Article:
I’ve always felt that the best albums have been the ones that didn’t sound like a group of musicians crammed into a studio recording something to a metronome. Great records transcend the four walls of the studio and take us to the origin point of the band’s creativity, it’s artistic nucleus, whether that place be on the stage or on some spiritual plain not of this world.
When we listen to these albums, we’re connected directly with all of the emotion of the musicians; be it fear, happiness, seduction, anger, rejection, mourning. The texture of the rhythms and harmonies that are presented to us becomes almost physically tangible, like something that we can literally feel instead of just listen to. We lose control of our bodies and minds as our movement becomes synchronized to the band and our brains become entranced by whatever imagery the music is conjuring for us. It’s not even that we’re giving ourselves over to the band, it’s that we’re submitting ourselves to a shared experience being created by the stringing together of relatively simple sounds to make something bigger and more powerful than what we are.
It might sound complicated, and sometimes the process of making it happen is, but when it transpires before our very eyes and ears, it’s the easiest thing in the world to embrace. As a music journalist these are the types of records that I seek out on a daily basis to consume and discuss, and recently, I had the great fortune of finding one of these albums in none other than The Jackstones country rock anthology piece Love Badly, which is out now everywhere that independent music is sold.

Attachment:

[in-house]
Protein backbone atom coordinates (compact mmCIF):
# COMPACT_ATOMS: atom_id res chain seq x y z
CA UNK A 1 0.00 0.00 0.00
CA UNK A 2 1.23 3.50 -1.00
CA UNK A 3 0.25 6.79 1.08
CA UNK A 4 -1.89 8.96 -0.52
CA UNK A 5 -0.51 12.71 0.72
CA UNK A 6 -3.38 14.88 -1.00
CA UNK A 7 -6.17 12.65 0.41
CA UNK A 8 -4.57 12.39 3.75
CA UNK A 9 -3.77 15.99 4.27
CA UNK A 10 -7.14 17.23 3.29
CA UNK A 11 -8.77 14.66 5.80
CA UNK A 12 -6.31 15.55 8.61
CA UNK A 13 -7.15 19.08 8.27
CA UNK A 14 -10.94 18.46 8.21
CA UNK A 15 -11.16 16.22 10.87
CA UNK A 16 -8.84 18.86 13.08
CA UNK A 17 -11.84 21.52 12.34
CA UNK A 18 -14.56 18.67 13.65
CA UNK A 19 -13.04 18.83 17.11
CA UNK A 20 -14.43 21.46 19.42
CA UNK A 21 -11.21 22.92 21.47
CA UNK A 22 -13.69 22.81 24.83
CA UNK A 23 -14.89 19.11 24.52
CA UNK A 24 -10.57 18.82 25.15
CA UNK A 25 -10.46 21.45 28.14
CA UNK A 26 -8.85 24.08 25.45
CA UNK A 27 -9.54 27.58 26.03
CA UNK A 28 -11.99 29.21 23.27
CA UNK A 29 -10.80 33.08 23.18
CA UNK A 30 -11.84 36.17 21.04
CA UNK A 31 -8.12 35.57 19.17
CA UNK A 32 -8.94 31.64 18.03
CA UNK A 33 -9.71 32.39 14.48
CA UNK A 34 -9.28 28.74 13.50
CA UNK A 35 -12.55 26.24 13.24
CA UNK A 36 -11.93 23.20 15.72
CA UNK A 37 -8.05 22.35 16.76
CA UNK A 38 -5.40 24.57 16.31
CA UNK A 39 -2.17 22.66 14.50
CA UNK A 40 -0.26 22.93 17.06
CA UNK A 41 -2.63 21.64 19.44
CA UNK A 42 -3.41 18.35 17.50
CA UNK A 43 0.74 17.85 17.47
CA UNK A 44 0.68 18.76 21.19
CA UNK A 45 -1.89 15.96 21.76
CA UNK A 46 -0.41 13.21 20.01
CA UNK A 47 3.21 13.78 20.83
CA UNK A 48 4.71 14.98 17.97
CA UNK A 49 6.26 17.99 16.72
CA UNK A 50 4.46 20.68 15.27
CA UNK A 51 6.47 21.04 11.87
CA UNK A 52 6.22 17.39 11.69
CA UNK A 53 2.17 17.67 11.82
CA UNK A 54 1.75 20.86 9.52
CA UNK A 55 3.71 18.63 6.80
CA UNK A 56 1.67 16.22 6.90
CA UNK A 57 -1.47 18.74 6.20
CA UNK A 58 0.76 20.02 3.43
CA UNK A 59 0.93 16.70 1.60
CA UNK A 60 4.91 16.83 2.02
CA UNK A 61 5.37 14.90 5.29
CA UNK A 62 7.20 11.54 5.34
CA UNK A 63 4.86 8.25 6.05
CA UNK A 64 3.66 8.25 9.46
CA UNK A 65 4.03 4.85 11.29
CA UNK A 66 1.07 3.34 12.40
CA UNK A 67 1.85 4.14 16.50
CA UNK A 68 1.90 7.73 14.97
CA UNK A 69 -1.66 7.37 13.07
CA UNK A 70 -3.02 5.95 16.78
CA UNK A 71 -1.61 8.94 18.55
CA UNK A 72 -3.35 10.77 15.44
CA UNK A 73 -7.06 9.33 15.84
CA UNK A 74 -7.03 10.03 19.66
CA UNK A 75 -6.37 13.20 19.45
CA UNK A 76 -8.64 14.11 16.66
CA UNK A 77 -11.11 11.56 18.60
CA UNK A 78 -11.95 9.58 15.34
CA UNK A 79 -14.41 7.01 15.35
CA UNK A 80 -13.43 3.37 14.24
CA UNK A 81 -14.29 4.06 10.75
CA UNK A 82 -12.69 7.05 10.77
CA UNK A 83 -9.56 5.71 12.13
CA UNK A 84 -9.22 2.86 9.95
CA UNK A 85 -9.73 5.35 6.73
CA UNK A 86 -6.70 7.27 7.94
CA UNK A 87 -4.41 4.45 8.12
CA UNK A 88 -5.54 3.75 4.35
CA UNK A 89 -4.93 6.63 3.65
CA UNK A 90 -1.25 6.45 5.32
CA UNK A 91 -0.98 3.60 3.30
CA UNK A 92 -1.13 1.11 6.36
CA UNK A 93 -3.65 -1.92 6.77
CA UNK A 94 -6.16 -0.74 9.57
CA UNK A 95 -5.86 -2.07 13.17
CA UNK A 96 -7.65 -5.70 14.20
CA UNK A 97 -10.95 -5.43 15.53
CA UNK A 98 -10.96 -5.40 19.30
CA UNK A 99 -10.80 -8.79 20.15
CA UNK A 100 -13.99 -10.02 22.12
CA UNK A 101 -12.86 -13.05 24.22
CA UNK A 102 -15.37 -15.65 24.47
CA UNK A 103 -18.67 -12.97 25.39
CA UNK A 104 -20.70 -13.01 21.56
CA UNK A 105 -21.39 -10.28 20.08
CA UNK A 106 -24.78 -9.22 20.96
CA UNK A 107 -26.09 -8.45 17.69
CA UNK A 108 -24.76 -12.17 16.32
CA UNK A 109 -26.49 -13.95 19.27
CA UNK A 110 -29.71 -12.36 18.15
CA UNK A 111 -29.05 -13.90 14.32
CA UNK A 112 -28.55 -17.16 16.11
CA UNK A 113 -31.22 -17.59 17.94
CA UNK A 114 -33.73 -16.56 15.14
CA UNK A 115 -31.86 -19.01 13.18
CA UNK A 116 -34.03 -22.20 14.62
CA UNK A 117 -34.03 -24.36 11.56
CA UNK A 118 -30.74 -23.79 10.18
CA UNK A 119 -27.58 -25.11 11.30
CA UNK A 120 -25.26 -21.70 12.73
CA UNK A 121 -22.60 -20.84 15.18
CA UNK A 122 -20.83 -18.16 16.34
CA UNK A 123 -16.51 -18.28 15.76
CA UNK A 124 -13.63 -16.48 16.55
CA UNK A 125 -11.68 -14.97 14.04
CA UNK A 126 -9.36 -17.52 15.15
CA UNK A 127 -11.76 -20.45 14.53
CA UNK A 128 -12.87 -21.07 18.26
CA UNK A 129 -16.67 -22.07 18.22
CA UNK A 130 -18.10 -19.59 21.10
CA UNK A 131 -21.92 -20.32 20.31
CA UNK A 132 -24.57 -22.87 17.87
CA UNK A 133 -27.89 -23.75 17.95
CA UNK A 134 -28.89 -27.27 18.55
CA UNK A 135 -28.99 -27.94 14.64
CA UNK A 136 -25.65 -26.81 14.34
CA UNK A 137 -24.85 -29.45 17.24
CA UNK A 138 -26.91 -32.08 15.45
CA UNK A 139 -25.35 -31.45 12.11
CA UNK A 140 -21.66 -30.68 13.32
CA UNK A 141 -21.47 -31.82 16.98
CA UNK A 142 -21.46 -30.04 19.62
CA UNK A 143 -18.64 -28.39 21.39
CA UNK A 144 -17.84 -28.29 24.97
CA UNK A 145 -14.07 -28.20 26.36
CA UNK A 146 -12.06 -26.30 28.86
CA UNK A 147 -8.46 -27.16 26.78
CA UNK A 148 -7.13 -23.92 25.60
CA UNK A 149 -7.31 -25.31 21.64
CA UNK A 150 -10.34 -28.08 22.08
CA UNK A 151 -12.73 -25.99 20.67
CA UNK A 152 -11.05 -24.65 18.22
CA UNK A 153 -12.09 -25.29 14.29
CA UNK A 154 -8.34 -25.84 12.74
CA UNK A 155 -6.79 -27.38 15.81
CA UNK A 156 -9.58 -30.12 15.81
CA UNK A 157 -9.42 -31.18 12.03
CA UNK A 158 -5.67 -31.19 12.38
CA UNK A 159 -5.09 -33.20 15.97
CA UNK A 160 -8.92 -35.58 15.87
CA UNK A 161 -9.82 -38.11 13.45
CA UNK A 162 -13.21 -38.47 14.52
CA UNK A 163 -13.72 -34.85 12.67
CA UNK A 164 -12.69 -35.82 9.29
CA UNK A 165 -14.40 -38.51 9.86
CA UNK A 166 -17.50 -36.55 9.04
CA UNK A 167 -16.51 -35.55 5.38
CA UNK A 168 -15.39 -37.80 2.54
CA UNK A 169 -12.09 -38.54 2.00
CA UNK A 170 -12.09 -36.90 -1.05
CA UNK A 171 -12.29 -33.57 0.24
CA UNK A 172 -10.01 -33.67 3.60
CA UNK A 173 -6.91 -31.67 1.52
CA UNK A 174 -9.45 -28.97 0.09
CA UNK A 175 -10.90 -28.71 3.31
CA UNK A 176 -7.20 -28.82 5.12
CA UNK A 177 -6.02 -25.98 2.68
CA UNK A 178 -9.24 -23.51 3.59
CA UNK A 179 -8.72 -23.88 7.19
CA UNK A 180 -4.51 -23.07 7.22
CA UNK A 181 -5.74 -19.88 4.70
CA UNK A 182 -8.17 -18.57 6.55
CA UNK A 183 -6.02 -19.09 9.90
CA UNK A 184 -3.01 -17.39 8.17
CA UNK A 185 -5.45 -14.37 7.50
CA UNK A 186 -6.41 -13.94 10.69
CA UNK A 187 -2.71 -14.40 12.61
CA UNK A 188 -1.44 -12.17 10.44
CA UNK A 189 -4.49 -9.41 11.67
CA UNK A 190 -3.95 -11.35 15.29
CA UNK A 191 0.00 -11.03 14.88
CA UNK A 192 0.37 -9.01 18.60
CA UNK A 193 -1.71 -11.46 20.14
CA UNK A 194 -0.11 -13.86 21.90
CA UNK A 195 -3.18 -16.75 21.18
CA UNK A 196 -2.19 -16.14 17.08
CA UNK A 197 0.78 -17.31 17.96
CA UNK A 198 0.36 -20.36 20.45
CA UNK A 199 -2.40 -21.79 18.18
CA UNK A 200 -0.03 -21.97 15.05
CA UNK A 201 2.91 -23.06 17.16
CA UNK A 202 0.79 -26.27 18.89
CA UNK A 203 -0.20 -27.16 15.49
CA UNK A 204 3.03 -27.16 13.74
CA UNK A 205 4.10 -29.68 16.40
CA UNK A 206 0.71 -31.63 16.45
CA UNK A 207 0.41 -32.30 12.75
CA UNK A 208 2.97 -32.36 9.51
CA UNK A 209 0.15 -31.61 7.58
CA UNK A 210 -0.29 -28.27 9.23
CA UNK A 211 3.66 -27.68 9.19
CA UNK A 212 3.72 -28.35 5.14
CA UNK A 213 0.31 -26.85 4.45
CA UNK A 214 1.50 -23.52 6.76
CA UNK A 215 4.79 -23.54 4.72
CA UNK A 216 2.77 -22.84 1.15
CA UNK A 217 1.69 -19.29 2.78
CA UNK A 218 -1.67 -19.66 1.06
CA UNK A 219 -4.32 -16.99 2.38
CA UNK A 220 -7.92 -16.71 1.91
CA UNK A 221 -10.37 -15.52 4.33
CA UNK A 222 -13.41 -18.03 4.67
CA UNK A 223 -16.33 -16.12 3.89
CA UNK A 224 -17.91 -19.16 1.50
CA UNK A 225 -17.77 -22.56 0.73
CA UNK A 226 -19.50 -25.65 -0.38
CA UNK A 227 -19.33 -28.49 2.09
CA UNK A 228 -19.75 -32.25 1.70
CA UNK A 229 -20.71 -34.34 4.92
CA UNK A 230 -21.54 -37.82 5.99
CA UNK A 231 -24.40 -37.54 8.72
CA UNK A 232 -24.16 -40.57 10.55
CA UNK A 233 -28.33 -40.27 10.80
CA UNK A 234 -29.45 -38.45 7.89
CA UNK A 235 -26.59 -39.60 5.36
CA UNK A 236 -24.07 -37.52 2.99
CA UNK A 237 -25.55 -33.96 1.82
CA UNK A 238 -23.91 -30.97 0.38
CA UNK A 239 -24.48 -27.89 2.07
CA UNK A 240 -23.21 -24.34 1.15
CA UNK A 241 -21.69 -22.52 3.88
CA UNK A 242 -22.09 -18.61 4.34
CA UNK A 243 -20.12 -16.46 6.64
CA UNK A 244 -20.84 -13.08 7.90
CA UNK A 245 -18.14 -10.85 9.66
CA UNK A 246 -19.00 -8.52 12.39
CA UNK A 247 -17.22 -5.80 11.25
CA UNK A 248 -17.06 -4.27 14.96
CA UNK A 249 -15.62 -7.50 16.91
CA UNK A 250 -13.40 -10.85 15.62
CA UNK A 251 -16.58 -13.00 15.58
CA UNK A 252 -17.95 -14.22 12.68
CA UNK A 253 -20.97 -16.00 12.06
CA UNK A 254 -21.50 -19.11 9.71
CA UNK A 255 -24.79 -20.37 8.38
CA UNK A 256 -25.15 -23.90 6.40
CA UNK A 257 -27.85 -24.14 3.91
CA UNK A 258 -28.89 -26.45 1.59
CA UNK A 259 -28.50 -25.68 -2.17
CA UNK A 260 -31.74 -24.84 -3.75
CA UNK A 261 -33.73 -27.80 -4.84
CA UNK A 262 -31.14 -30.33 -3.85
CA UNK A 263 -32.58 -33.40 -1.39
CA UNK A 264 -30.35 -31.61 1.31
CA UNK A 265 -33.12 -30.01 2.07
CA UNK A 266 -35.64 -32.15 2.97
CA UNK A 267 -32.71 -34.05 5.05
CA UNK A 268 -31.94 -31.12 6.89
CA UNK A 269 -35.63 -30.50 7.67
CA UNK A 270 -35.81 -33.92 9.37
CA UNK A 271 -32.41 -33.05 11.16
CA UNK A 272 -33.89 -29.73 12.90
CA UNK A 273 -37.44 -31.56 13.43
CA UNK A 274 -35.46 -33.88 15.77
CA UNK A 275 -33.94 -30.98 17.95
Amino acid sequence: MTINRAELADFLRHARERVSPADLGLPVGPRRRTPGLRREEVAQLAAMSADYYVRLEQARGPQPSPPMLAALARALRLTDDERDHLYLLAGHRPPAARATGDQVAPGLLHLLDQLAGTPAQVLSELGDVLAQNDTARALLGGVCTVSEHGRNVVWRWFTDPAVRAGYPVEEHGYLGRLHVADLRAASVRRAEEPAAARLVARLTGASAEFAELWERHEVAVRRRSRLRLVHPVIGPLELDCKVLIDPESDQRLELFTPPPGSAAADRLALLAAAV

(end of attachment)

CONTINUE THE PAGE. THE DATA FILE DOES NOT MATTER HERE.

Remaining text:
Love Badly isn’t a greatest hits album, but it is nevertheless a very anthological piece of work for such a young band just getting their feet wet on the big stage. The Jackstones have been gaining a ton of momentum since they released What Brings You Here about four years back, and I must say that while I was only somewhat moved by their previous work, Love Badly showed me a band that has matured exceptionally and found their stride making energetic, blistering country rock delivered and breakneck speed – and you can officially confirm me as a fan.
Instead of beating around the bush like a lot of other alternative country bands who have had a hard time developing their prose beyond soliloquies and dated ironies that didn’t even work the first time around, The Jackstones spike us some stiff lyrics that evoke imagery of late night whiskey drinking, kicking back good times, honoring a sense of self and remaining true to ones’ identity. And the music – let’s just say that these cats didn’t hold back when it came to shelling out huge riffs and killer leads like none I’ve heard in country for a long time now.
What all of this boils down to is simple; if you haven’t already, or maybe didn’t give them enough of a shot to begin with, giving The Jackstones a listen should be at the top of any true music aficionados to do list this summer.
-review by John McCall